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Where were the Palestinian voices at the Russell Tribunal on Palestine?

The Russell Tribunal is meant to expose and provide accountability for human rights abuses committed by Israel against Palestinians. But in privileging ‘expert’ voices over those of the victims, does it actually reinforce dominant power structures?

By Elisha Baskin

Russell Tribunal on Palestine, New York (photo: DESERTPEACE/ BUD KOROTZER)

The fourth and final session of the Russell Tribunal on Palestine took place this past weekend in New York City. The tribunal is an “international people’s tribunal created in response to the international community’s inaction regarding Israel’s recognized violations of international law.” Its stated goal is to address the complacency and responsibility of the United States, the United Nations and other international actors in facilitating and enabling Israel’s human rights abuses in Palestine.

Turnout and enthusiasm for the event were high, most likely as a result of the VIP jury lineup, which included U.S. civil rights icon Angela Davis, Roger Waters of Pink Floyd fame and Alice Walker, Pulitzer Prize-winner and subject of recent BDS controversy. The Tribunal, run much like a court, was overseen by a panel of judges that included Dennis Banks, co-founder of American Indian Movement, and former Congresswoman Cynthia McKinney.

The Cooper Union building was full most of the time as journalists poured in and out. The crowed appeared to be mostly white, with spurs of younger activists from NY and the East Coast. Most of the sessions were heavy on the data: going though Israeli and International law conventions and statutes, reviewing the history of Israel/Palestine, the wars and the occupation – but testimony and storytelling from Palestinians were practically absent.

While a Tribunal format, or a “people’s court” is a powerful tool, it is still susceptible to institutional power traps. The 12-person jury was relatively diverse and included several people of color. However, it did not include any Arabs, Muslims, Palestinians, Israelis or other residents of the Middle East, Of the 19 witnesses, only two were Palestinian. And although the jury included people with lifelong experiences pursuing human rights and justice, like Davis and Walker, their role was to listen; their voices were rarely heard. The witnesses, who consisted of scholars, human rights lawyers and former UN officials, set the tone for the proceedings, which was largely legalistic and academic, and felt far removed from daily life in Palestine. Out of 31 voices, jury members and speakers combined, only five were Palestinian.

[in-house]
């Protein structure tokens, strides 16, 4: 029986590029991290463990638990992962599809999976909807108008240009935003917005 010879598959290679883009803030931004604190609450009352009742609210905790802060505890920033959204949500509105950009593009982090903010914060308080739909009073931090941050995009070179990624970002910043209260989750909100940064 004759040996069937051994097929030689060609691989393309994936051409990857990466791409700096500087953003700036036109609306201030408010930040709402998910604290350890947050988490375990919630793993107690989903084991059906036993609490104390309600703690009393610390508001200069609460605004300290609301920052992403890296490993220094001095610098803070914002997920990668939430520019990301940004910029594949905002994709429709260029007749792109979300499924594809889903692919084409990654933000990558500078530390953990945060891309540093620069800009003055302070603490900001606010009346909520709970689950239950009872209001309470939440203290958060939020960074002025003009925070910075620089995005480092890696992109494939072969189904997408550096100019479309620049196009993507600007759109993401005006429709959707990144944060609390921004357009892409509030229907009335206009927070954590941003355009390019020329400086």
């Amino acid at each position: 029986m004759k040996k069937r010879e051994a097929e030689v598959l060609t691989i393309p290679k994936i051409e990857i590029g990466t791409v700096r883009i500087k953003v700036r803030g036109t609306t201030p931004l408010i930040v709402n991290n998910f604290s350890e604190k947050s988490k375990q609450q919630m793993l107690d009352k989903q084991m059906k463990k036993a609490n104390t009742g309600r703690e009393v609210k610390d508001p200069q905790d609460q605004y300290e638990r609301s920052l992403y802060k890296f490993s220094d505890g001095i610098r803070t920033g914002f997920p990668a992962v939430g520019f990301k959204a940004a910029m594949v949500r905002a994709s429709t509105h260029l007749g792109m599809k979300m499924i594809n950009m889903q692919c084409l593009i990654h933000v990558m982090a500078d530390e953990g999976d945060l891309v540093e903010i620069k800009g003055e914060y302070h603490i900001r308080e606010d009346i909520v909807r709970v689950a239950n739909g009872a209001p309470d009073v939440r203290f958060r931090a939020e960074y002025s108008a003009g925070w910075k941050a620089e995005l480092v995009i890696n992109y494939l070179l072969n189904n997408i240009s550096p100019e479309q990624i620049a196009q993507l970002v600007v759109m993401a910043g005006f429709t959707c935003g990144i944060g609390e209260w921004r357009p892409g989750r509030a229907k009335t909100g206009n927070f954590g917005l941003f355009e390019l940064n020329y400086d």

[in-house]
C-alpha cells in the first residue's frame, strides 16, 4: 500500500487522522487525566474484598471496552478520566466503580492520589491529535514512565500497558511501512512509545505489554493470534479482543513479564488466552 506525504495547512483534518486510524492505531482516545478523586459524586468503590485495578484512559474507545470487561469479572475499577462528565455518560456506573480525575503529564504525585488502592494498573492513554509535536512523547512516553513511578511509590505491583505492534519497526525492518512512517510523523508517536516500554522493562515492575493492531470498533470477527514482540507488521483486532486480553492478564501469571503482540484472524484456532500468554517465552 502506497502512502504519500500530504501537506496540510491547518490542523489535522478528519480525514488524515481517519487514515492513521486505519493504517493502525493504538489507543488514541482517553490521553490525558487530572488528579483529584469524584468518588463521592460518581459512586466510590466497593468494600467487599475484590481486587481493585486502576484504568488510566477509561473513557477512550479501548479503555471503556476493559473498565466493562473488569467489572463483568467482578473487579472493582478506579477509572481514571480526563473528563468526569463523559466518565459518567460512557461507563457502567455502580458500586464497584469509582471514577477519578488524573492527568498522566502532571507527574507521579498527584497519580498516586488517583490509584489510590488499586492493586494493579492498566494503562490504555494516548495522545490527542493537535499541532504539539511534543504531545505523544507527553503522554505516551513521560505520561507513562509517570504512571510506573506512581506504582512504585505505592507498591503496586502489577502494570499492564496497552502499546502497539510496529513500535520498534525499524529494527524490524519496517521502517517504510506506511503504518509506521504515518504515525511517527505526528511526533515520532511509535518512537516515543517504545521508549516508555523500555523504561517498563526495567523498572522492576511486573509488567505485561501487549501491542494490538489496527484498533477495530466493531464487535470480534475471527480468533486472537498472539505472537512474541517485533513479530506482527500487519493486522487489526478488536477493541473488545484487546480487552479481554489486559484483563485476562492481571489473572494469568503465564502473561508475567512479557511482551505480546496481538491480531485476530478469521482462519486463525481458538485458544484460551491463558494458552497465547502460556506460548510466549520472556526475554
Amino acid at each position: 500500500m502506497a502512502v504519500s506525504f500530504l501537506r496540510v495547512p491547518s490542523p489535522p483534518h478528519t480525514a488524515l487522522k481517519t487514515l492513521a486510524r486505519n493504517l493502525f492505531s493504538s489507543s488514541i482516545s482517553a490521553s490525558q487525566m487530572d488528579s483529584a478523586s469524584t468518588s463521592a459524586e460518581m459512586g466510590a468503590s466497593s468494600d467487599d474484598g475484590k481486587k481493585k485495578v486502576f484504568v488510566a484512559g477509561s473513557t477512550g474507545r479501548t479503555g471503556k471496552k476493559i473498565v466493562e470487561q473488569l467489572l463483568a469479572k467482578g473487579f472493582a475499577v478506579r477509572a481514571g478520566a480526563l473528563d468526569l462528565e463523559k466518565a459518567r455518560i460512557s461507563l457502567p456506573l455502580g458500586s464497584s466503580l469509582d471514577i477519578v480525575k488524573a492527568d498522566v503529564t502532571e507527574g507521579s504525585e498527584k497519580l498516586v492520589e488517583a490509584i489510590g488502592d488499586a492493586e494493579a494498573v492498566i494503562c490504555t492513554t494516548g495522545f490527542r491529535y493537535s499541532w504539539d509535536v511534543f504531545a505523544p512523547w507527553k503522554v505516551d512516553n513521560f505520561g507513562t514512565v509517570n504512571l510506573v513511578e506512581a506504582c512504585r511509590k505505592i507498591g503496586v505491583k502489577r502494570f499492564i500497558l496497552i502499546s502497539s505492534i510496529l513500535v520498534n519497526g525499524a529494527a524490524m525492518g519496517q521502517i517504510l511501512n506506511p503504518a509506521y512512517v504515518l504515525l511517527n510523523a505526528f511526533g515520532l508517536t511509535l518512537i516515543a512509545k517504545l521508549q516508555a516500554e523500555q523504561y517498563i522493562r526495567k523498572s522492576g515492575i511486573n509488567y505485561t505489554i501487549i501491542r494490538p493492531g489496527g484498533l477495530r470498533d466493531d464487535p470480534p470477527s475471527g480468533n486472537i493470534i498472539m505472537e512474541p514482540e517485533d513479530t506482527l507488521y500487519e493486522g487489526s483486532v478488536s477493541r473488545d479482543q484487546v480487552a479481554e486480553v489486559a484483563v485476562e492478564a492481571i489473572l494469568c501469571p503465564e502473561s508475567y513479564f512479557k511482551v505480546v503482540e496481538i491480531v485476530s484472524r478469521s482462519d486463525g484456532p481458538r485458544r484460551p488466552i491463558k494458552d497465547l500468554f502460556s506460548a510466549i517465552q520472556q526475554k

The problem of representation and voice is acute in this context, and derives from the Tribunal’s focus on international law, leaving most of the airtime to “experts.” The choice of “qualified” speakers is often made based on traditional “professional” credentials. In the Palestine solidarity movement, this problem often arises when seeking experts on international law, or activist voices. As a Jewish citizen of Israel, I am very familiar with this dynamic by which Israeli and/or Jewish voices are sought out in place of Palestinian ones. I have been asked to speak at events on Palestine in which I am expected to speak on behalf of Palestinians. This problem was expressed recently by Jewish-American activist Anna Baltzer, who argued that the favoring of Jewish voices in the American solidarity movement is rooted in racism. She states:

Intentional or not, what happens is that just as we are trying to break down the imbalance of power and privilege in Israel/Palestine, we are recreating the same power imbalance in the U.S. context. We must challenge not only Israel’s abuse of Palestinians but the underlying racism at its core that somehow Jews are more important than Palestinians. We must acknowledge that privileging Jewish American voices rather than featuring and listening to Palestinian voices is rooted in racism.

In the case of the Tribunal, Jewish voices were not necessarily favored, but Palestinian voices were clearly lacking. This type of favoritism, in both the Jewish case and the professional “expert” case, demonstrates how Palestinian voices are marginalized.

Even if all of the Palestinians who were invited had been able to participate, they would still have been a small minority of the speakers – five out of 31. If the choice of speakers – which included South African legal expert John Dugard, British barrister Michael Mansfield, Spanish emeritus judge José Antonio Martin Pallin, and French diplomat Stephane Hessel, among others – was based on the desire to provide legitimacy, accuracy, and objectivity by privileging non-Palestinian voices over Palestinian, it reinforces the fallacy that Palestinians cannot be trusted, that they do not tell truth and therefore white, scholarly men are the best figures to educate the public about Palestine.